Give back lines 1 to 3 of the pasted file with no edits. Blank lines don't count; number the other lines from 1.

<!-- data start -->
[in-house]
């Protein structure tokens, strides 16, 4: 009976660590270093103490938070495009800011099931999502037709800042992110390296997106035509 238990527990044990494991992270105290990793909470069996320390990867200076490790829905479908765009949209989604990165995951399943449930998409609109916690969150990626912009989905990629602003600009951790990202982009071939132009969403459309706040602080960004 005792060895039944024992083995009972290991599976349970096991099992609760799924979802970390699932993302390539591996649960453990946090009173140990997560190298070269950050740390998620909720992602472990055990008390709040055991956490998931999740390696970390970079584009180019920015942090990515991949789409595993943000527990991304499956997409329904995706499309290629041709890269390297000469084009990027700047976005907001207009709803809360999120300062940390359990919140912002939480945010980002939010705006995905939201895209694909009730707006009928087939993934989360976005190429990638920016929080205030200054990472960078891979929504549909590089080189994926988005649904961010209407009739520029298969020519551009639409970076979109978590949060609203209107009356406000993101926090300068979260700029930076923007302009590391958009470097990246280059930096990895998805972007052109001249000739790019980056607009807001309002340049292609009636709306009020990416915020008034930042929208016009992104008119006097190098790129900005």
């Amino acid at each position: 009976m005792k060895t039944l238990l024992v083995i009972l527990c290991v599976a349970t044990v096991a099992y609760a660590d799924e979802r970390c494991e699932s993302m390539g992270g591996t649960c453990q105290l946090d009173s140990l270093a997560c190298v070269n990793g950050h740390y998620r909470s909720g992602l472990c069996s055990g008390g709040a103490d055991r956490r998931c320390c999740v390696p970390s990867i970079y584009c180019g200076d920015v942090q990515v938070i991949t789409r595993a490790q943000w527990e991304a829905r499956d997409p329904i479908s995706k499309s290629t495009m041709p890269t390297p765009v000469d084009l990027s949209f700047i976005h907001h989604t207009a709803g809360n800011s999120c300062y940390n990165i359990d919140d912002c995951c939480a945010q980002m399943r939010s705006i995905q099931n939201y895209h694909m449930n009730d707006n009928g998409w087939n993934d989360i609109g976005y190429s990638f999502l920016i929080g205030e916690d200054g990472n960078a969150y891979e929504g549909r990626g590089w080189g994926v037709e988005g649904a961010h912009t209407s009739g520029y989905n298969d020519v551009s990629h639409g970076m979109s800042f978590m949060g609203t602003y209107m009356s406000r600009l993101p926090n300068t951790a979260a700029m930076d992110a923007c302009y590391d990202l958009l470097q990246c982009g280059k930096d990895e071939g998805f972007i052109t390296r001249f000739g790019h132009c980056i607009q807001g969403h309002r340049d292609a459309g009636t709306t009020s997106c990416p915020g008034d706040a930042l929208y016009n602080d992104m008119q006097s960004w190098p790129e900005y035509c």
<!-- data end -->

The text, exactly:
[in-house]
């Protein structure tokens, strides 16, 4: 009976660590270093103490938070495009800011099931999502037709800042992110390296997106035509 238990527990044990494991992270105290990793909470069996320390990867200076490790829905479908765009949209989604990165995951399943449930998409609109916690969150990626912009989905990629602003600009951790990202982009071939132009969403459309706040602080960004 005792060895039944024992083995009972290991599976349970096991099992609760799924979802970390699932993302390539591996649960453990946090009173140990997560190298070269950050740390998620909720992602472990055990008390709040055991956490998931999740390696970390970079584009180019920015942090990515991949789409595993943000527990991304499956997409329904995706499309290629041709890269390297000469084009990027700047976005907001207009709803809360999120300062940390359990919140912002939480945010980002939010705006995905939201895209694909009730707006009928087939993934989360976005190429990638920016929080205030200054990472960078891979929504549909590089080189994926988005649904961010209407009739520029298969020519551009639409970076979109978590949060609203209107009356406000993101926090300068979260700029930076923007302009590391958009470097990246280059930096990895998805972007052109001249000739790019980056607009807001309002340049292609009636709306009020990416915020008034930042929208016009992104008119006097190098790129900005």
């Amino acid at each position: 009976m005792k060895t039944l238990l024992v083995i009972l527990c290991v599976a349970t044990v096991a099992y609760a660590d799924e979802r970390c494991e699932s993302m390539g992270g591996t649960c453990q105290l946090d009173s140990l270093a997560c190298v070269n990793g950050h740390y998620r909470s909720g992602l472990c069996s055990g008390g709040a103490d055991r956490r998931c320390c999740v390696p970390s990867i970079y584009c180019g200076d920015v942090q990515v938070i991949t789409r595993a490790q943000w527990e991304a829905r499956d997409p329904i479908s995706k499309s290629t495009m041709p890269t390297p765009v000469d084009l990027s949209f700047i976005h907001h989604t207009a709803g809360n800011s999120c300062y940390n990165i359990d919140d912002c995951c939480a945010q980002m399943r939010s705006i995905q099931n939201y895209h694909m449930n009730d707006n009928g998409w087939n993934d989360i609109g976005y190429s990638f999502l920016i929080g205030e916690d200054g990472n960078a969150y891979e929504g549909r990626g590089w080189g994926v037709e988005g649904a961010h912009t209407s009739g520029y989905n298969d020519v551009s990629h639409g970076m979109s800042f978590m949060g609203t602003y209107m009356s406000r600009l993101p926090n300068t951790a979260a700029m930076d992110a923007c302009y590391d990202l958009l470097q990246c982009g280059k930096d990895e071939g998805f972007i052109t390296r001249f000739g790019h132009c980056i607009q807001g969403h309002r340049d292609a459309g009636t709306t009020s997106c990416p915020g008034d706040a930042l929208y016009n602080d992104m008119q006097s960004w190098p790129e900005y035509c």